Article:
Grant Earl Lavalley is an American singer-songwriter. Ohio’s misfit son exposed to harsher California desert landscapes delivers on the long lost love letters you waited for at the mailbox all of those years. Hoping for a promise of return, you receive word of yet another lonely voyage. Are you remembered?
Isolation waters the fertile land stretching out in all directions. LaValley’s unapologetic crooning calls the banshees back from the frozen wilderness and welcomes them into his modest desert cabin.
A small crew of creative visitors contribute to LaValley’s debut full length, From LaValley Below. Harmonica, lap-steel, and female vocals move around acoustic guitar, all the while the crestfallen and introspective lyrics roll downstream like gravel under water, catching the light and sweeping the riverbank grasses along with it. A kindred spirit with contemporary songwriters like Ryley Walker, LaValley also conjures images of a gothic Gene Clark collaborating with a desert-dwelling Bonnie “Prince” Billy—with the blessing of Townes Van Zandt.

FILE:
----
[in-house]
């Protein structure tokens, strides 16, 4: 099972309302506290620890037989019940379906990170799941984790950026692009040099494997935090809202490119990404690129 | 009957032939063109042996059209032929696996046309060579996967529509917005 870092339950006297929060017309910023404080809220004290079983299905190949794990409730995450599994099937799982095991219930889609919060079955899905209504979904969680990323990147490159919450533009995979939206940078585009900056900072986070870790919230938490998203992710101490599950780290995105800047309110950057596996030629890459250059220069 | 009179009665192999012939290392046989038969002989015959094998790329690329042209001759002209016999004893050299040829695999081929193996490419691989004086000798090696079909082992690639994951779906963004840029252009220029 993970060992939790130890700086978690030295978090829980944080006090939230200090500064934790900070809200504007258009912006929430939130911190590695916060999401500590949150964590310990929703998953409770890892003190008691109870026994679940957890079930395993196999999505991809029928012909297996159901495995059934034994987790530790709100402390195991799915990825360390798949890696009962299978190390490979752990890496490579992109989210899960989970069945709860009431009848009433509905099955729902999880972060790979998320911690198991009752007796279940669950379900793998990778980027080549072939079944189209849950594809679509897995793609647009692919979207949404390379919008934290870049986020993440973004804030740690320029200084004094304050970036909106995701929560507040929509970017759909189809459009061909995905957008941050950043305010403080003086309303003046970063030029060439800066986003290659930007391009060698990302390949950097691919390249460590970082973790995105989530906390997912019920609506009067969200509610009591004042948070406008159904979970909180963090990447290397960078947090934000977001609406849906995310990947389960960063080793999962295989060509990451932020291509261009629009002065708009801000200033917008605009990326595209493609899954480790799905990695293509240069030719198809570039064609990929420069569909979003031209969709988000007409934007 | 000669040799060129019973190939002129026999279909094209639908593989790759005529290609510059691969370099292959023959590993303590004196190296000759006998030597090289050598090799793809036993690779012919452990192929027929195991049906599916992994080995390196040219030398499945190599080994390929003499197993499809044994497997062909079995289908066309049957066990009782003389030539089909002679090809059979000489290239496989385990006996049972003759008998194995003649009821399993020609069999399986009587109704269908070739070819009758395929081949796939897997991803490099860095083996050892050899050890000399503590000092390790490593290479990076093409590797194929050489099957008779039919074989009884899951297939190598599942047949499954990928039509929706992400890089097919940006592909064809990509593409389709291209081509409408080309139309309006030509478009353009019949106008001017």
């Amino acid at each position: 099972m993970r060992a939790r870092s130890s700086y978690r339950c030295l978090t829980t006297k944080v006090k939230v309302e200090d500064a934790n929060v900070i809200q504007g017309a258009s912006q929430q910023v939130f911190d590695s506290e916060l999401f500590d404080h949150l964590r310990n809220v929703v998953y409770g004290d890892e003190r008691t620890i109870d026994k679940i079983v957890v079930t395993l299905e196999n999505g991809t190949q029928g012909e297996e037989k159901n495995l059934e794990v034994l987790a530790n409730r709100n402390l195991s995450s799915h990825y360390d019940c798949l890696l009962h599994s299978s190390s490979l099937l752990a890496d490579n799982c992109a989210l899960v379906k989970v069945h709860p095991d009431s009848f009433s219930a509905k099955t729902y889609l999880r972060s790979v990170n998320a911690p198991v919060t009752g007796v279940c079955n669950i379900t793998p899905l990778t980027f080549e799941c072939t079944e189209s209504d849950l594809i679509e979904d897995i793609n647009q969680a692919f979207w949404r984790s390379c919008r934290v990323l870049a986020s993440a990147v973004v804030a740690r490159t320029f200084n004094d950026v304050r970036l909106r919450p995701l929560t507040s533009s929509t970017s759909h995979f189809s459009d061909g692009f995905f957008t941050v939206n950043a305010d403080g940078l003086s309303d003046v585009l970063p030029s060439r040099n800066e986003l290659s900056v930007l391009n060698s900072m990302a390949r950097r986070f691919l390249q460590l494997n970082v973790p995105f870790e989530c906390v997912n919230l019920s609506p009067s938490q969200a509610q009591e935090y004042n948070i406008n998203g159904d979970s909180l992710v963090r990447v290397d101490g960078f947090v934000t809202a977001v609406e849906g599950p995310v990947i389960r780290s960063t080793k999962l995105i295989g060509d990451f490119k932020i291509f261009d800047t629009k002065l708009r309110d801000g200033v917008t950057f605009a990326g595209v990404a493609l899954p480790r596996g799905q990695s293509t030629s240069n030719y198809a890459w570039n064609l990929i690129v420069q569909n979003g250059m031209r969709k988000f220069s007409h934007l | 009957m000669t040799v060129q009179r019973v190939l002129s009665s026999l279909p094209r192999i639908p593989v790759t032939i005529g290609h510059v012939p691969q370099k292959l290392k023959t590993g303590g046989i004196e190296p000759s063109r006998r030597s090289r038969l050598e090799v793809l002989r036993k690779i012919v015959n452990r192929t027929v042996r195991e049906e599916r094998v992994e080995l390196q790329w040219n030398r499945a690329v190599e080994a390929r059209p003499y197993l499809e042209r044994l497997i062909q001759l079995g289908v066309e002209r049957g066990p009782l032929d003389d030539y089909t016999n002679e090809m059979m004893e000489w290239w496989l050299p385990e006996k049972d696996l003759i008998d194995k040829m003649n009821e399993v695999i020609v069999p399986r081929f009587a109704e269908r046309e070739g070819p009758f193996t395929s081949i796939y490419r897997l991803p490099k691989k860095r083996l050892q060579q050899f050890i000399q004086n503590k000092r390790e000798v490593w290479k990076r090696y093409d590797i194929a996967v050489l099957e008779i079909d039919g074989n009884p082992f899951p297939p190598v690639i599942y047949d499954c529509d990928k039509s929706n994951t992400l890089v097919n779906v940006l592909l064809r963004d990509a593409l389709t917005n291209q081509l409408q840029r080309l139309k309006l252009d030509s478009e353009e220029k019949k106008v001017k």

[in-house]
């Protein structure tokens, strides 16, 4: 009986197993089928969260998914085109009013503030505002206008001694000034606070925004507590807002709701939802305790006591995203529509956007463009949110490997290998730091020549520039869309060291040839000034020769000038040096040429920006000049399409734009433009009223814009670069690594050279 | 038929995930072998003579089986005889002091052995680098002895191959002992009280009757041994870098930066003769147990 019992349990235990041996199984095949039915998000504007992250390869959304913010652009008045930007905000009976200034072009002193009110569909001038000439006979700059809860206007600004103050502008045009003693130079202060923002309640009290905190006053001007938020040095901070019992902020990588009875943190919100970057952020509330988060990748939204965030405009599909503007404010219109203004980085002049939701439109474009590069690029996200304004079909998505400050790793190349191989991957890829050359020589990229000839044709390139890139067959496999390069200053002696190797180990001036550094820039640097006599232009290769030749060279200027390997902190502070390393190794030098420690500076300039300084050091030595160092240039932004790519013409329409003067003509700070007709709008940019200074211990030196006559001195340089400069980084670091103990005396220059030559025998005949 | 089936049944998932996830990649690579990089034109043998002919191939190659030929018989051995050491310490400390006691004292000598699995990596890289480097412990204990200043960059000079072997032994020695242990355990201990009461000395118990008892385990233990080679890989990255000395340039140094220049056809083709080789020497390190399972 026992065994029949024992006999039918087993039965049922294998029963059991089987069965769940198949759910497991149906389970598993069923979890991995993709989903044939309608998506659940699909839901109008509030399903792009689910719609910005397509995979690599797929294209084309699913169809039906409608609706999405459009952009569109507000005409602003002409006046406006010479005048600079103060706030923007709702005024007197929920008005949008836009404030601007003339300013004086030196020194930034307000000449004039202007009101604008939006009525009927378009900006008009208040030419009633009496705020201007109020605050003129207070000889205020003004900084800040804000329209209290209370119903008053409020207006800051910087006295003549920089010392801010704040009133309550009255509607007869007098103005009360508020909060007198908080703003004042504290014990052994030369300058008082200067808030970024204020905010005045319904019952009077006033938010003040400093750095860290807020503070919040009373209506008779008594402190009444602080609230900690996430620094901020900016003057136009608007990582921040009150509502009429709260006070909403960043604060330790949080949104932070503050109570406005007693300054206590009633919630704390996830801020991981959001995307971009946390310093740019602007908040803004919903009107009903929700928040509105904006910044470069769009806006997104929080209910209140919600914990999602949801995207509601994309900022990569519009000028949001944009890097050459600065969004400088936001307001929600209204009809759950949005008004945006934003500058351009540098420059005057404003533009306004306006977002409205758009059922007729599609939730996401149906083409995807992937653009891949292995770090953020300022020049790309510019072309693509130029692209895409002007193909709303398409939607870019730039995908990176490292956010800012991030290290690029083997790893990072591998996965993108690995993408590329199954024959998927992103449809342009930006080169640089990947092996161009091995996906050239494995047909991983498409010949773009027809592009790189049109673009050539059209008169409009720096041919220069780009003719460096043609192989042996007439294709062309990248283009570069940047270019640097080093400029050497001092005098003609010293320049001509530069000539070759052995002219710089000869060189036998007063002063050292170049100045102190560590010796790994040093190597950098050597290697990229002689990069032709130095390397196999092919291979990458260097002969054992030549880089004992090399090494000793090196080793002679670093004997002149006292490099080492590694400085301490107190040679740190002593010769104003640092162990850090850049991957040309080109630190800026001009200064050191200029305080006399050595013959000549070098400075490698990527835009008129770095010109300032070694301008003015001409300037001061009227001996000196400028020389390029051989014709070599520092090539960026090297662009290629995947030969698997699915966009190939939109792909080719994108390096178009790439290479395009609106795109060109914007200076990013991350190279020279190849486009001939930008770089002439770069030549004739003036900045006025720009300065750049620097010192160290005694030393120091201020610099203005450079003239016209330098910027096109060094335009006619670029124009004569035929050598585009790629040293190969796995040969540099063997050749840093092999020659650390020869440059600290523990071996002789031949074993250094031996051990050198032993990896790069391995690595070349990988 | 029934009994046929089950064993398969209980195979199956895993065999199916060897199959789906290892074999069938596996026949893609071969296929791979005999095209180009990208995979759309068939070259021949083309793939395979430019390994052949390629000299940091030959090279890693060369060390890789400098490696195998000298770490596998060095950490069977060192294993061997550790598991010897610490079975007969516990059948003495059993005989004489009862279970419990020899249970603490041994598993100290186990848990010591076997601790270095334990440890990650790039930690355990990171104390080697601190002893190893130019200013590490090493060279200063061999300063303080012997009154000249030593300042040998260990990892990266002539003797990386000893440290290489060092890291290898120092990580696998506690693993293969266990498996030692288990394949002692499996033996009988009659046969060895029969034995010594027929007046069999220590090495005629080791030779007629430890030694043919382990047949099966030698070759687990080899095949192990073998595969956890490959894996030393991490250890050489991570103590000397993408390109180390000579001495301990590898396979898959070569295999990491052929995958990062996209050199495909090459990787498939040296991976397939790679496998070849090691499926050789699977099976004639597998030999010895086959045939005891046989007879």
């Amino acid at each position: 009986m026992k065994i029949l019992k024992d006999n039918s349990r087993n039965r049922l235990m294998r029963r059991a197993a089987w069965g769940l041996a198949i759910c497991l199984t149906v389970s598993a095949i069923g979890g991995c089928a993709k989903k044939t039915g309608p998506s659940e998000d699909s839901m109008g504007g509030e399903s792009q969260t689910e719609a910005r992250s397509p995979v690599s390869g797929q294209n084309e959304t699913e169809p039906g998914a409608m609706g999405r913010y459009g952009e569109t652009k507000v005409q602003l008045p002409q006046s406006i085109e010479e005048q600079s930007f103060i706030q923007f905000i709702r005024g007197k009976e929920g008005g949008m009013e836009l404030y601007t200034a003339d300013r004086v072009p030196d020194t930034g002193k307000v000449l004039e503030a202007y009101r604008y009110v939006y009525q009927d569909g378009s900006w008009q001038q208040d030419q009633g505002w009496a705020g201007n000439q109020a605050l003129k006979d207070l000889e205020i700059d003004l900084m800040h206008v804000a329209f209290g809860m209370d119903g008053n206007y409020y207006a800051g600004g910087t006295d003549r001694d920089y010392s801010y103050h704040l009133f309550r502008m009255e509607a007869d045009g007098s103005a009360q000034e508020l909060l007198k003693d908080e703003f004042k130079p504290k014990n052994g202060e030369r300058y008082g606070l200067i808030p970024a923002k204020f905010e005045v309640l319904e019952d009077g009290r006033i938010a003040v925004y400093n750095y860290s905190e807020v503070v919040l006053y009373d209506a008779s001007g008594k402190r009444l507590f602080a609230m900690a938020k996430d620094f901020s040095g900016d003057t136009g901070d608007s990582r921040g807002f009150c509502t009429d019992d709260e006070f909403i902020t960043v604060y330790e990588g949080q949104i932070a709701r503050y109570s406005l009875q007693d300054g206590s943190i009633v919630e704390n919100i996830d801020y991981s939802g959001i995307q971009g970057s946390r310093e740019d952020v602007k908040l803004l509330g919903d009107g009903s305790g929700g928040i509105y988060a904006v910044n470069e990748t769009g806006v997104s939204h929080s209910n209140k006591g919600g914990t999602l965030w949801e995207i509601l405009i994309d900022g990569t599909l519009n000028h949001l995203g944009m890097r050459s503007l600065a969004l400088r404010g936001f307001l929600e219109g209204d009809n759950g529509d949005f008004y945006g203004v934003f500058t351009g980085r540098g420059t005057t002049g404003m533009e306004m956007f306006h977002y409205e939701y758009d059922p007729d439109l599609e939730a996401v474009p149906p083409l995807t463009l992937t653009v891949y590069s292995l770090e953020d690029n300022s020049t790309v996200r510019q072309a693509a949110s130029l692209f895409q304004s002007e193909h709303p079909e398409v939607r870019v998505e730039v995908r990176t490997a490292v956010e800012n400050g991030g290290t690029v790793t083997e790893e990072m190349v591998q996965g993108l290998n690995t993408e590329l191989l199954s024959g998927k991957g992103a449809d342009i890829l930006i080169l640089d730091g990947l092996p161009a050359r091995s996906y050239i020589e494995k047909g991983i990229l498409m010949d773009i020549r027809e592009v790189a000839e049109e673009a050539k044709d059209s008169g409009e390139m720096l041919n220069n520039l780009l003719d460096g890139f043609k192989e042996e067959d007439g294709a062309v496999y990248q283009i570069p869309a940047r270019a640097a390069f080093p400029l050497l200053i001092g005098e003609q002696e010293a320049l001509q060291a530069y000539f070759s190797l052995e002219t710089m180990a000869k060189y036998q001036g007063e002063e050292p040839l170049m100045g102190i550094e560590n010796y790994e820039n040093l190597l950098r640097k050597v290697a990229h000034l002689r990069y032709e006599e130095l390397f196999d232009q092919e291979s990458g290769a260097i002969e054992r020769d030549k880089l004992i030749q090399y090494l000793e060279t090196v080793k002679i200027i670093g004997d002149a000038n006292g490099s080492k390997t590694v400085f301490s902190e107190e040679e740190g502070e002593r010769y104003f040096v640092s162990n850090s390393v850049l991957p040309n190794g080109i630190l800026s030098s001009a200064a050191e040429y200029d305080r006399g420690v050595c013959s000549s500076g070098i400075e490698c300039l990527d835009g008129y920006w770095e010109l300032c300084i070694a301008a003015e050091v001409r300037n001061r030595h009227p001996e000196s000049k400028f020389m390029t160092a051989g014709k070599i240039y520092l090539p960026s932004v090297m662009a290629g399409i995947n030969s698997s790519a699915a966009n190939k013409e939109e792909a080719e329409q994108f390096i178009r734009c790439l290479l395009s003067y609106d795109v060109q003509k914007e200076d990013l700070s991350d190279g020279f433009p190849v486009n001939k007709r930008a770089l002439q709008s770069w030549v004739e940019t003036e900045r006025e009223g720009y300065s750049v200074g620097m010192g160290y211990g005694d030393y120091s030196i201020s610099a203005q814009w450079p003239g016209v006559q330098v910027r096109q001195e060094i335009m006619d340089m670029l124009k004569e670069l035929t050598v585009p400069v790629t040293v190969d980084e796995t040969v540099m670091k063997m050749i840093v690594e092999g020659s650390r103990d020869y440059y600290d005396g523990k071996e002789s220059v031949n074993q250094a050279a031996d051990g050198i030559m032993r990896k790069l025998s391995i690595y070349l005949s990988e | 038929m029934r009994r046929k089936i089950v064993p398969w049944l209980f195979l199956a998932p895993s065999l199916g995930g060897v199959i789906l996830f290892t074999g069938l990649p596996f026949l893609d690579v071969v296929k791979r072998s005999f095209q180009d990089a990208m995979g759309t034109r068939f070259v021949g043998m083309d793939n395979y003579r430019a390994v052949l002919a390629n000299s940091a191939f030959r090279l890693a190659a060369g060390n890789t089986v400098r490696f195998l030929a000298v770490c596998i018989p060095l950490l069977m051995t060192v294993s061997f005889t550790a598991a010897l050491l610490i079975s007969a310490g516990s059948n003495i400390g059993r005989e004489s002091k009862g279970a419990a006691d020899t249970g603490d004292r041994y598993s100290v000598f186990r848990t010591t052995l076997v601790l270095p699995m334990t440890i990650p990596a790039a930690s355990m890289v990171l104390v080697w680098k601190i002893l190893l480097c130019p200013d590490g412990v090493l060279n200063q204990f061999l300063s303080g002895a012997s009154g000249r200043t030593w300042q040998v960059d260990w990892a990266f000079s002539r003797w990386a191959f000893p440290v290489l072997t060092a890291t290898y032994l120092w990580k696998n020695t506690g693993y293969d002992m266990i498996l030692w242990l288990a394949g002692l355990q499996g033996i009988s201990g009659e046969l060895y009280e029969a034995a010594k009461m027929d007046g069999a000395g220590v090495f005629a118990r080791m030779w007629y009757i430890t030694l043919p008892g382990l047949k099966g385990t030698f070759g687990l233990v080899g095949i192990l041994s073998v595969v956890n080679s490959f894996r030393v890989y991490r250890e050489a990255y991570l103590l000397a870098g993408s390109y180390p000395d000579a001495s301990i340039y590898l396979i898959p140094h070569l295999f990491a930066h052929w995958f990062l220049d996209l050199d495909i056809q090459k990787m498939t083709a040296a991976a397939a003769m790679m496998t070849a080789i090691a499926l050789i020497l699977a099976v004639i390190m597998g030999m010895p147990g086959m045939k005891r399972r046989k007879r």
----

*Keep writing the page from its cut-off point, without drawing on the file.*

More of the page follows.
LaValley’s songs are infused with communalism and camaraderie. However, the album’s creation was not without incident. One day while recording, an unknown neighbor of LaValley’s in the Joshua Tree desert—apparently unnerved by the recording session going on up the hill from their fortified desert home—fired multiple rifle shots into the cabin where LaValley and company were working. Thankfully no one was injured by the potent incursion, but perhaps the incident cast a shadow on the album’s recording. Ultimately, ‘From LaValley Below’ proves that beauty is bulletproof. We believe that Grant Earl LaValley’s debut full-length illustrates this maxim both literally and figuratively.
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